The Republicans are working hard to continue embedding the economic myth that lowering taxes on the already affluent results in economic growth. It is indeed a myth. And while we need to be cautious about correlation, and there are many other factors intervening in macro-economic growth, it is still relevant to review the evidence from the recent past decades of tax decreases and tax increases. Here it is:
- Americans born before 1965 can remember the Reagan tax cuts in 1981 – a 25% tax cut targeted to the affluent and super-wealthy. What came next was the deep 1982 recession, resulting in an unemployment rate of 10.8% in December 1982. Over the Reagan Presidency, the federal debt increased from less than $1 trillion to almost $3 trillion. That’s trickledown economics.
- A decade closer to the present, Bill Clinton and the Congress increased taxes by about 8%, from 31% to 39.6%, on the top 5% of households in 1993. Following that, our country enjoyed 7 years of economic growth, and the reversal of the federal budget from a deficit of $290 billion the year before President Clinton took office to a surplus of $236 in his last year in office. Unemployment was cut in half, from 7.4% at the end of 1992 to 3.9% at the end of 2000.
- George W. Bush came into office in 2001 and proceeded to put forth tax cuts largely benefiting the affluent, especially those who didn’t work for wages, but enjoyed dividends and capital gains. The resulting drops in revenue helped to drive the federal budget into a deficit within a year of Bush taking office. In 2008, his last full year as President, the federal deficit was almost $500 million. All through his presidency, the economy was sluggish. The main factor pushing the economy along was the increasing housing bubble, by which families were accumulating their own unsustainable debt, and which ended in the 2008 dive into the Great Recession.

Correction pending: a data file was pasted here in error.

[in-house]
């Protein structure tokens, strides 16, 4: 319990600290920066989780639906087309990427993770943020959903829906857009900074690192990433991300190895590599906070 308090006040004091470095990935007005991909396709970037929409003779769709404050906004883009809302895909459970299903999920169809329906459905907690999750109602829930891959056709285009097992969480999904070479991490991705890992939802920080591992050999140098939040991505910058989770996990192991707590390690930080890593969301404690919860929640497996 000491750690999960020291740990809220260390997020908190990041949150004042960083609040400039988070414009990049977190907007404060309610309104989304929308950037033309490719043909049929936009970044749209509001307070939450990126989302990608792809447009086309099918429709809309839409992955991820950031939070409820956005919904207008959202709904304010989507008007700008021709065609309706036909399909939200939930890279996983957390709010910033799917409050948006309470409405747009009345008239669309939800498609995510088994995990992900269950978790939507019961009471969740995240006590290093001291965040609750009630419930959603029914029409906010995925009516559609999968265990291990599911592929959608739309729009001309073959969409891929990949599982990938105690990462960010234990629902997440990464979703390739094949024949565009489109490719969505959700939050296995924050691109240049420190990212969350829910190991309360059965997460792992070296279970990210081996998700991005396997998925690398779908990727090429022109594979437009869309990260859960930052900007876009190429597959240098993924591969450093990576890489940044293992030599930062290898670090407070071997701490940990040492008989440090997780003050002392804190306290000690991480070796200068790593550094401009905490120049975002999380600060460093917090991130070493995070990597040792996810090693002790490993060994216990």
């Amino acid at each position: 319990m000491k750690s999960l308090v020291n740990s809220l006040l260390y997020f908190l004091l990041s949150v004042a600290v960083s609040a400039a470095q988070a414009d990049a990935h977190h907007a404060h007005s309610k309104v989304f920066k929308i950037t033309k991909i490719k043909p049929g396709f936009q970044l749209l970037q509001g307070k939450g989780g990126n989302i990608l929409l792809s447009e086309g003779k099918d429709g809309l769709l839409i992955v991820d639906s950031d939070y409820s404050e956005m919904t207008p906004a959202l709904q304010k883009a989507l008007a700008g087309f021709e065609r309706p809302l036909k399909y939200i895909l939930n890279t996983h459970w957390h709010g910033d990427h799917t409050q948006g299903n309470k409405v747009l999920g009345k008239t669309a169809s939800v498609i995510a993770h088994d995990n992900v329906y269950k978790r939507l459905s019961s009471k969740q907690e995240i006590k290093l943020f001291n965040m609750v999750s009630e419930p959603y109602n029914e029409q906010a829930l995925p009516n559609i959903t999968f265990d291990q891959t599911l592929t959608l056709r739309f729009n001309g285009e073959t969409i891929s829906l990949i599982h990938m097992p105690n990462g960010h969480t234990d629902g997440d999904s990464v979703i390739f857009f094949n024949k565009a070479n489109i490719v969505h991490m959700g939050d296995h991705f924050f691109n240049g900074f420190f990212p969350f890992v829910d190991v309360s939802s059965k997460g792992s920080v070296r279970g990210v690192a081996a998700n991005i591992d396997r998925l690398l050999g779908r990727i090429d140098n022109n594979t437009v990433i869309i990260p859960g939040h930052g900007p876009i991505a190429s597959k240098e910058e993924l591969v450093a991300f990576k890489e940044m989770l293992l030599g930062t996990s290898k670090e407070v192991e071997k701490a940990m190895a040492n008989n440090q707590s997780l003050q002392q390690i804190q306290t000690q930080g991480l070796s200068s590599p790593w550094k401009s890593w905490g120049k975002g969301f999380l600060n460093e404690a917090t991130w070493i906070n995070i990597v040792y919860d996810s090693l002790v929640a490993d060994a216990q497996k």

But we don’t have to look to ancient history for further proof of the correlation of raising taxes on the wealthy and economic growth. That’s because in 2012 President Obama and the Republican(!) Congress and Senate raised taxes on the most affluent, increasing the top marginal tax rate from 35% to 39.6% for households with income above a $450,000 threshold. This kicked in for income in 2013.
The taxes to finance the Affordable Care Act also began in 2013: 0.9% FICA tax on households with income in excess of $250,000, and 3.8% tax on net investment income for these same households.
Combined these three taxes could add up to an increase of 9% on income in excess of $500,000 for affluent households. What happened?
- Unemployment fell by 3 percentage points to 4.7% at the end of 2016.
- GDP increased by $1.043 trillion between 2012 and 2015, or 6.8%.
- GDP per capita increased by over $2,000, or 4.25%.
- Median compensation - that is, compensation for the worker in the very middle of compensation for all workers - increased by over $2,400, or 9% between 2012 and 2015.
Don’t be fooled by the myths promoted by the billionaires and millionaires now hovering around the White House, the Congress, the Senate, and the legion of corporate lobbyists. The wealthy have too much money, the vast majority of Americans have too much insecurity. It will only get worse as the President-elect cuts taxes, not for us, but for the uber-wealthy!